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Exciting progress in Artificial Intelligence – Joscha Bach

Joscha Bach discusses progress made in AI so far, what’s missing in AI, and the conceptual progress needed to achieve the grand goals of AI.
Discussion points:
0:07 What is intelligence? Intelligence as the ability to be effective over a wide range of environments
0:37 Intelligence vs smartness – interesting models vs intelligent behavior
1:08 Models vs behaviors – i.e. Deepmind – solving goals over a wide range of environments
1:44 Starting from a blank slate – how does an AI see an Atari Game compared to a human? Pac Man analogy
3:31 Getting the narrative right as well as the details
3:54 Media fear mongering about AI
4:43 Progress in AI – how revolutionary are the ideas behind the AI that led to commercial success? There is a need for more conceptual progress in AI
5:04 Mental representations require probabilistic algorithms – to make further progress we probably need different means of functional approximation
5:33 Many of the new theories in AI are currently not deployed – we can assume a tremendous shift in every day use of technology in the future because of this
6:07 It’s an exciting time to be an AI researcher

 

Principles of Synthetic Intelligence - Joscha BachJoscha Bach, Ph.D. is an AI researcher who worked and published about cognitive architectures, mental representation, emotion, social modeling, and multi-agent systems. He earned his Ph.D. in cognitive science from the University of Osnabrück, Germany, and has built computational models of motivated decision making, perception, categorization, and concept-formation. He is especially interested in the philosophy of AI and in the augmentation of the human mind.

Joscha has taught computer science, AI, and cognitive science at the Humboldt-University of Berlin and the Institute for Cognitive Science at Osnabrück. His book “Principles of Synthetic Intelligence” (Oxford University Press) is available on amazon.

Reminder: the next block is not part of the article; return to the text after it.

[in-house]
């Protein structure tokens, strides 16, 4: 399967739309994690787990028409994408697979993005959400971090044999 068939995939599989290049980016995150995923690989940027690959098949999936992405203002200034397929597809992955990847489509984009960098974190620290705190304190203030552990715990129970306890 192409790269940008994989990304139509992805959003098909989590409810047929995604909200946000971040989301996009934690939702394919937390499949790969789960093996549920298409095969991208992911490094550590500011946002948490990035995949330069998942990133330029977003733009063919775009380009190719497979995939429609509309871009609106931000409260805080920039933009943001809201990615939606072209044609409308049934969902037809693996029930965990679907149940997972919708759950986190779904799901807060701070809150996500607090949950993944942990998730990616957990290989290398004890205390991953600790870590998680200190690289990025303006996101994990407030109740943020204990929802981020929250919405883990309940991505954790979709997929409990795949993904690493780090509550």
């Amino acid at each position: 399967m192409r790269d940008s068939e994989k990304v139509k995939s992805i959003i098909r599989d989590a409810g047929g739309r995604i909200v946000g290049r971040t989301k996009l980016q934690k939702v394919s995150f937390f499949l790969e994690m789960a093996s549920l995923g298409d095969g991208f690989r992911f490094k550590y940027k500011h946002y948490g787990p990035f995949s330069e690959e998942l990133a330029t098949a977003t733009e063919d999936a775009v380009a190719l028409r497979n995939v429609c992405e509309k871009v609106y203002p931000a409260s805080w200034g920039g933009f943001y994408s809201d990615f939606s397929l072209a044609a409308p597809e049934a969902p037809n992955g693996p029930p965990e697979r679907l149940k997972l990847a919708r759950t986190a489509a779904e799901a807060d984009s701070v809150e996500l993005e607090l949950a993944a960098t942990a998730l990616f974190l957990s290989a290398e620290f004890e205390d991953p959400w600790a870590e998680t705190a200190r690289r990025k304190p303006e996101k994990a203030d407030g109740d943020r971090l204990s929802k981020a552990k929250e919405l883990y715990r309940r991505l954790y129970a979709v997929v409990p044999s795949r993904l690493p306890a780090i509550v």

Juergen Schmidhuber on DeepMind, AlphaGo & Progress in AI

In asking AI researcher Juergen Schmidhuber about his thoughts on progress at DeepMind and about the AlphaGo vs Lee Sedol Go tournament – provided some initial comments. I will be updating this post with further interview.

juergen288x466genova1Juergen Schmidhuber: First of all, I am happy about DeepMind’s success, also because the company is heavily influenced by my former students: 2 of DeepMind’s first 4 members and their first PhDs in AI came from my lab, one of them co-founder, one of them first employee. (Other ex-PhD students of mine joined DeepMind later, including a co-author of our first paper on Atari-Go in 2010.)

Go is a board game where the Markov assumption holds: in principle, the current input (the board state) conveys all the information needed to determine an optimal next move (no need to consider the history of previous states). That is, the game can be tackled by traditional reinforcement learning (RL), a bit like 2 decades ago, when Tesauro used RL to learn from scratch a backgammon player on the level of the human world champion (1994). Today, however, we are greatly profiting from the fact that computers are at least 10,000 times faster per dollar.

In the last few years, automatic Go players have greatly improved. To learn a good Go player, DeepMind’s system combines several traditional methods such as supervised learning (from human experts) and RL based on Monte Carlo Tree Search. It will be very interesting to see the system play against the best human Go player Lee Sedol in the near future.

Unfortunately, however, the Markov condition does not hold in realistic real world scenarios. That’s why games such as football are much harder for machines than Go, and why Artificial General Intelligence (AGI) for RL robots living in partially observable environments will need more sophisticated learning algorithms, e.g., RL for recurrent neural networks.

For a comprehensive history of deep RL, see Section 6 of my survey with 888 references:
http://people.idsia.ch/~juergen/deep-learning-overview.html

Also worth seeing Juergen’s AMA here.

Juergen Schmidhuber’s website.